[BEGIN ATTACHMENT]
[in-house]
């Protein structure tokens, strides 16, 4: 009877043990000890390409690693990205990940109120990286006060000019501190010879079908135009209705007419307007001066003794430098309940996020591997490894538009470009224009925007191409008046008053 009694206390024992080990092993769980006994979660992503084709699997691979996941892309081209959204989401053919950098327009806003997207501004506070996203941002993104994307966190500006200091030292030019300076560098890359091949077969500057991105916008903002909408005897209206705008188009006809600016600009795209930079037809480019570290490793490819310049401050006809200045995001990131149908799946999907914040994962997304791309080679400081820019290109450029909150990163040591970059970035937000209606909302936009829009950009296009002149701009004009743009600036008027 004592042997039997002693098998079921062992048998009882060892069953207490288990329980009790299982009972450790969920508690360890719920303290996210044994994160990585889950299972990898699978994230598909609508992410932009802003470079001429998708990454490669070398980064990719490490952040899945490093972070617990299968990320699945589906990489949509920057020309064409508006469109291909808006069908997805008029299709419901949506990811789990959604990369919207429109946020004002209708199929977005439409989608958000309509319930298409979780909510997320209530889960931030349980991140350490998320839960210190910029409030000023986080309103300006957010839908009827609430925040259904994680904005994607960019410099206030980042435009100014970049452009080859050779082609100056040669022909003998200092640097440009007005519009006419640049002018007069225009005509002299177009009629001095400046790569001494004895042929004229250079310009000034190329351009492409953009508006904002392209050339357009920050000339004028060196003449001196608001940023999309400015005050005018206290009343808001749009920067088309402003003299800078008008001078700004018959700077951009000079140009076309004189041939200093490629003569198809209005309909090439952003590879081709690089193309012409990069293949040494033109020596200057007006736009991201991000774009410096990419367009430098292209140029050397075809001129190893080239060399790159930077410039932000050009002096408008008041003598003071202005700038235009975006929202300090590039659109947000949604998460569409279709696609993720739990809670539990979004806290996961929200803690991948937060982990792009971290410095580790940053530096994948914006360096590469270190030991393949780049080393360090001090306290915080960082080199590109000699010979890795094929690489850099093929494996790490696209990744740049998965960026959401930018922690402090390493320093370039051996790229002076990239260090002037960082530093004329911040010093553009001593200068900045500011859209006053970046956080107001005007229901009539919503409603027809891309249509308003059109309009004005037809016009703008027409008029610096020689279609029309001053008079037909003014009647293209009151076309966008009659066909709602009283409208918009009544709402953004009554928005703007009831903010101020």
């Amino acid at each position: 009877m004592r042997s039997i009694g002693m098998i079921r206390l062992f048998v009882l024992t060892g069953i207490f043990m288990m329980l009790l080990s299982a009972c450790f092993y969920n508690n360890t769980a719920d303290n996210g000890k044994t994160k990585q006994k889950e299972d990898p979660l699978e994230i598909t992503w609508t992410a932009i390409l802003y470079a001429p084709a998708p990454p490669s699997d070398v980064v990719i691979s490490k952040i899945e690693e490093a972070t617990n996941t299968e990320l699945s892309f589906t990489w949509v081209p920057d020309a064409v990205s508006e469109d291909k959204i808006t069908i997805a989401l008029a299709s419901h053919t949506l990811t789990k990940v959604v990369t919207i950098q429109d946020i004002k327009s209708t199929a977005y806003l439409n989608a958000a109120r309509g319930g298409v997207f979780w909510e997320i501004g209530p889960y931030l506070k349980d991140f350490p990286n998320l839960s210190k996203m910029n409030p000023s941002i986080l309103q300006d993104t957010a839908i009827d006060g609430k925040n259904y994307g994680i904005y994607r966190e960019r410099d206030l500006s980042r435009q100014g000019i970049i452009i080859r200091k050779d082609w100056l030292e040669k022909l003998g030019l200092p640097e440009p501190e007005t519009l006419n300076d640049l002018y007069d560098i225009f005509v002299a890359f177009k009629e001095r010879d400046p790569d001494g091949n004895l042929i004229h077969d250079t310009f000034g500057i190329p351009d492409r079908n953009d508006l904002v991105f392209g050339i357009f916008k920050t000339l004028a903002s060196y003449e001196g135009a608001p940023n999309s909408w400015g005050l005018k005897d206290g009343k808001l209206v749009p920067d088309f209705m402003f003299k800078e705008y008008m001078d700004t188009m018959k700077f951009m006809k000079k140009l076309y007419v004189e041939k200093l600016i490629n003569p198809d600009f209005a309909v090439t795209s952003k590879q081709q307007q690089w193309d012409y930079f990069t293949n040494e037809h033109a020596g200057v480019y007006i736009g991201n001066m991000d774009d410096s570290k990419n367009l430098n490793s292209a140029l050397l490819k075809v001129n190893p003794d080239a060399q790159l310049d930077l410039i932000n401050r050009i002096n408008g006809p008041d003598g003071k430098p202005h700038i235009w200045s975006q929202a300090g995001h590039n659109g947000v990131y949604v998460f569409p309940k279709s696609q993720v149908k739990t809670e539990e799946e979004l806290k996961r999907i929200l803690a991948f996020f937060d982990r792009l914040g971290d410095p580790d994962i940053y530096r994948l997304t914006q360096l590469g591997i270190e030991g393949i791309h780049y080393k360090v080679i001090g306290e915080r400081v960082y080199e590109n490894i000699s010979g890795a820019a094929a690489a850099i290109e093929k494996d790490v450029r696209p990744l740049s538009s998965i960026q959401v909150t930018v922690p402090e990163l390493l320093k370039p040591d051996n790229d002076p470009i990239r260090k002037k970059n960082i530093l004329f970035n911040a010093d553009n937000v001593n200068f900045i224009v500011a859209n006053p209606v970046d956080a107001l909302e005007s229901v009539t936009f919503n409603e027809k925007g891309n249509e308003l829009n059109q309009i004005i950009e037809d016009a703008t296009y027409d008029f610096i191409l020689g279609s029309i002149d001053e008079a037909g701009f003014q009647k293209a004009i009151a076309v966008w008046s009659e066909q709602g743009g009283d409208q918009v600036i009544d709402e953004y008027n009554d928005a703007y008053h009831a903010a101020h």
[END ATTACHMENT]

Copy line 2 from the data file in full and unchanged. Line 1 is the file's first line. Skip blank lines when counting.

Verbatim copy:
């Protein structure tokens, strides 16, 4: 009877043990000890390409690693990205990940109120990286006060000019501190010879079908135009209705007419307007001066003794430098309940996020591997490894538009470009224009925007191409008046008053 009694206390024992080990092993769980006994979660992503084709699997691979996941892309081209959204989401053919950098327009806003997207501004506070996203941002993104994307966190500006200091030292030019300076560098890359091949077969500057991105916008903002909408005897209206705008188009006809600016600009795209930079037809480019570290490793490819310049401050006809200045995001990131149908799946999907914040994962997304791309080679400081820019290109450029909150990163040591970059970035937000209606909302936009829009950009296009002149701009004009743009600036008027 004592042997039997002693098998079921062992048998009882060892069953207490288990329980009790299982009972450790969920508690360890719920303290996210044994994160990585889950299972990898699978994230598909609508992410932009802003470079001429998708990454490669070398980064990719490490952040899945490093972070617990299968990320699945589906990489949509920057020309064409508006469109291909808006069908997805008029299709419901949506990811789990959604990369919207429109946020004002209708199929977005439409989608958000309509319930298409979780909510997320209530889960931030349980991140350490998320839960210190910029409030000023986080309103300006957010839908009827609430925040259904994680904005994607960019410099206030980042435009100014970049452009080859050779082609100056040669022909003998200092640097440009007005519009006419640049002018007069225009005509002299177009009629001095400046790569001494004895042929004229250079310009000034190329351009492409953009508006904002392209050339357009920050000339004028060196003449001196608001940023999309400015005050005018206290009343808001749009920067088309402003003299800078008008001078700004018959700077951009000079140009076309004189041939200093490629003569198809209005309909090439952003590879081709690089193309012409990069293949040494033109020596200057007006736009991201991000774009410096990419367009430098292209140029050397075809001129190893080239060399790159930077410039932000050009002096408008008041003598003071202005700038235009975006929202300090590039659109947000949604998460569409279709696609993720739990809670539990979004806290996961929200803690991948937060982990792009971290410095580790940053530096994948914006360096590469270190030991393949780049080393360090001090306290915080960082080199590109000699010979890795094929690489850099093929494996790490696209990744740049998965960026959401930018922690402090390493320093370039051996790229002076990239260090002037960082530093004329911040010093553009001593200068900045500011859209006053970046956080107001005007229901009539919503409603027809891309249509308003059109309009004005037809016009703008027409008029610096020689279609029309001053008079037909003014009647293209009151076309966008009659066909709602009283409208918009009544709402953004009554928005703007009831903010101020």